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Expression ( A great subject )

Posted on Saturday, February 12, 2011 at 06:23AM by Registered Commenterkennethlinge in , , | Comments4 Comments | References4 References

 

A while ago I had the honor of photographing one of the nations VERY best story tellers Mr. Donald Davis of Ocracoke Island, North Carolina. I was very excited since I am very much into expressions which is for sure a must in a great photograph of a person. It was very good to have watched Mr. Davis perform before the shoot.

My job was to portray him as a storyteller to hang in a storyteller center. My message with this blog is to suggest if you want a very grateful subject for expressions find a storyteller and get him going telling a good story. I posted first a collage we made for a fund raiser performance, then each individual image underneath here in order so you can better see his expressions.

Hope you enjoy the pictures and have a very nice weekend. 

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Reader Comments (4)

I have heard Donald David many times. He was my minister in NC. He is a great storyteller and I can see where he would be fun to photograph. Great job capturing the Donald Davis I know.

February 13, 2011 | Unregistered Commenterkarla

Here is a similar story
What is the history of Expressions? When did it begin? Officially, it began in 1991 when Randall and Dianna Effner incorporated their new company and advertized the popular and widely acclaimed doll Aaron in the Doll Crafter magazine. But going back four years earlier, we would have seen the beginnings of Dianna's long association with the mold industry in 1987, when she created what came to be one of the most popular dolls of all time: Hilary. Or, we can go back even further, and visit Dianna in 1976, when she was sculpting her very first doll for a small doll factory in Illinois.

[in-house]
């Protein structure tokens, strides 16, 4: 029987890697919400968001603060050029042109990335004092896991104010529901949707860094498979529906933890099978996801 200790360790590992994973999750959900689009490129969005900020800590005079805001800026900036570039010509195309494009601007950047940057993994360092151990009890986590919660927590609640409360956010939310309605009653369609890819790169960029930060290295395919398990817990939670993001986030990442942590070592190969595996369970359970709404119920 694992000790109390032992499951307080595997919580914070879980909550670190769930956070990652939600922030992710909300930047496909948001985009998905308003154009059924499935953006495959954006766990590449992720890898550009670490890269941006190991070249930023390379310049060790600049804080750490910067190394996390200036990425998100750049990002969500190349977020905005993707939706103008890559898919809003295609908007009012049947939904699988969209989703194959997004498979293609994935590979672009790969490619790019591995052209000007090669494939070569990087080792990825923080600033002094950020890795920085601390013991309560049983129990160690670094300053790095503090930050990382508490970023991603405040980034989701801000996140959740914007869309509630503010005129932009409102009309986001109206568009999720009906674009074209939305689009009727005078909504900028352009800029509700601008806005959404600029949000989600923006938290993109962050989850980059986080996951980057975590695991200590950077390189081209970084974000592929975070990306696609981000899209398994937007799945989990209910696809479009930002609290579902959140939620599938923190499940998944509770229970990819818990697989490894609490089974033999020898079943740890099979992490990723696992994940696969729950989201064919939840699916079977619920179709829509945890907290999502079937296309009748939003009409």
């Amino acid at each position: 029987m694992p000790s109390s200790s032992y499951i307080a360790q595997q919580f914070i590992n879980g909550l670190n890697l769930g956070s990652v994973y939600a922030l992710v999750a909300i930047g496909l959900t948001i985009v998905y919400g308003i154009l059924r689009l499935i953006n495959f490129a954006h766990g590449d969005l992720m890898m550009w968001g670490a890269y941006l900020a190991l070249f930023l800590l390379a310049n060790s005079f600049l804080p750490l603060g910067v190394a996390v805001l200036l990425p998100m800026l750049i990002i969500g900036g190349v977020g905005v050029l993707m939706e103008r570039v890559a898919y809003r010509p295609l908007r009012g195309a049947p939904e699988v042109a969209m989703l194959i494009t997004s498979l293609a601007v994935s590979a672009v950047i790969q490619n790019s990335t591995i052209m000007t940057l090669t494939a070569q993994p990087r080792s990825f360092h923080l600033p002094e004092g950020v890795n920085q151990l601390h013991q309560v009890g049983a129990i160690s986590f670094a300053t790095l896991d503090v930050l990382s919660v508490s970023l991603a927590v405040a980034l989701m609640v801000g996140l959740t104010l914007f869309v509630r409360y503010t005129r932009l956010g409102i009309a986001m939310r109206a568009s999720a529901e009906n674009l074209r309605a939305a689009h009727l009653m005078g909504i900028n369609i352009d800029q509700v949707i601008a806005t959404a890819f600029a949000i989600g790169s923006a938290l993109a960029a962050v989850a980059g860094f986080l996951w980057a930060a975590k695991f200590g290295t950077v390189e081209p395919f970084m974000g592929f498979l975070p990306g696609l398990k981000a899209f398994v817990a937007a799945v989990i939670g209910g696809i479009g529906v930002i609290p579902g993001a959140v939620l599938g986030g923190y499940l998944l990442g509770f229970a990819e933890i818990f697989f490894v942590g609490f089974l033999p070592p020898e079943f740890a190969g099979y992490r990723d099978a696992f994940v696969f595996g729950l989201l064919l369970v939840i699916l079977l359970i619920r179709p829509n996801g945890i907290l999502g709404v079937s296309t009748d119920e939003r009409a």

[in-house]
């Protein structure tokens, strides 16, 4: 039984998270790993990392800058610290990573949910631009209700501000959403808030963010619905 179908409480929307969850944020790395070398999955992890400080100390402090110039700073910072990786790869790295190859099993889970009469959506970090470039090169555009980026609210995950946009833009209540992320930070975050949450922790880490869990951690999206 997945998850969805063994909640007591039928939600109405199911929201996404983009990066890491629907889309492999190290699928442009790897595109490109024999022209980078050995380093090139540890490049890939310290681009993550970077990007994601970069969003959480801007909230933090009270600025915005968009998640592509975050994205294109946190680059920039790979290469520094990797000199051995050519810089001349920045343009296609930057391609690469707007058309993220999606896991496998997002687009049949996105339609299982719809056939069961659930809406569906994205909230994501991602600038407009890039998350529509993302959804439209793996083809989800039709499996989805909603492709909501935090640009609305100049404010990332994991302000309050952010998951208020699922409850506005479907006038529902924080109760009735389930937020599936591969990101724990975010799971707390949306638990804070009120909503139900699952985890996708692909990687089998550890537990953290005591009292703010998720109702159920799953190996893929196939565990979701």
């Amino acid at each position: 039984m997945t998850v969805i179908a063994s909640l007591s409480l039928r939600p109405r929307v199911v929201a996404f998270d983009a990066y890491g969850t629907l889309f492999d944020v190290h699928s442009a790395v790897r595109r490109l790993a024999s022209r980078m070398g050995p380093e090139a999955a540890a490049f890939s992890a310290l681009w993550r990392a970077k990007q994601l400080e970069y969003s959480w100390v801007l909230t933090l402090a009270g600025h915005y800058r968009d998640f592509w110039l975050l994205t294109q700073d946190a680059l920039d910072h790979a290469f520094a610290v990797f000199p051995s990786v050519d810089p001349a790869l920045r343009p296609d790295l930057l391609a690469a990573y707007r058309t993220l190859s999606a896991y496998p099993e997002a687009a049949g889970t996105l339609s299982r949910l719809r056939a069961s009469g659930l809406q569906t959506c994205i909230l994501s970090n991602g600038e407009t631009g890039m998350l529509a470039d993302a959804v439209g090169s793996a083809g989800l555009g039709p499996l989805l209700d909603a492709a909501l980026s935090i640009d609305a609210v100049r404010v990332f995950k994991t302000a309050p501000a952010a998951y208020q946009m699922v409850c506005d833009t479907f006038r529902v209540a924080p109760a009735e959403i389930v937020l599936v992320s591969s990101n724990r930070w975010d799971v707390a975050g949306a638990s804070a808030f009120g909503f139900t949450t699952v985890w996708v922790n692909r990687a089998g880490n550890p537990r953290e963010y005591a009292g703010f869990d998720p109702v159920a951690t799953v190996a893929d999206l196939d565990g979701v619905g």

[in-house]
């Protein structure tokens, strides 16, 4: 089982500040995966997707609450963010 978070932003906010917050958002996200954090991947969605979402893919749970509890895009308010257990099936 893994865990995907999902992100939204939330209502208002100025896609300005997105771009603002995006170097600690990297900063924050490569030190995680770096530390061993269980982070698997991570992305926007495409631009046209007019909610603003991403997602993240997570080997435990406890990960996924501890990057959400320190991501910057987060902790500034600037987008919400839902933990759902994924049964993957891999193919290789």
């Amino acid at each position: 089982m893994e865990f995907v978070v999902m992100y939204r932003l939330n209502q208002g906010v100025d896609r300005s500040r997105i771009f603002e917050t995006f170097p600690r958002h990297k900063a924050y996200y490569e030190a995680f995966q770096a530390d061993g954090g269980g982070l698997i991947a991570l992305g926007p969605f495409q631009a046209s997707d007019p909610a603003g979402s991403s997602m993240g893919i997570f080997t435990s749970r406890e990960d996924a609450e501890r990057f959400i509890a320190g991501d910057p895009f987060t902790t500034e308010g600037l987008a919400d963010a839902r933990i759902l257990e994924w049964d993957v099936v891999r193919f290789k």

March 17, 2011 | Unregistered CommenterCharter Bus DC

it's such a great job!

March 17, 2011 | Unregistered Commentermintasa_clippingimages

Here is a similar story

After 30 years of renewed interest in facial expression as a key clue to human emotions, frowns are appearing on critics' faces. The face, they say, isn't the mirror to emotions it's been held out to be.

The use of facial expression for measuring people's emotions has dominated psychology since the late 1960s when Paul Ekman, PhD, of the University of California, San Francisco and Carroll Izard, PhD, of the University of Delaware, reawakened the study of emotion by linking expressions to a group of basic emotions.

Many took that work to imply that facial expressions provided the key to people's feelings. But in recent years the psychology literature has been sprinkled with hotly worded attacks by detractors who claim that there is no one-to-one correspondence between facial expressions and emotions. In fact, they argue, there's no evidence to support a link between what appears on someone's face and how they feel inside.

March 17, 2011 | Unregistered CommenterParty Bus DC

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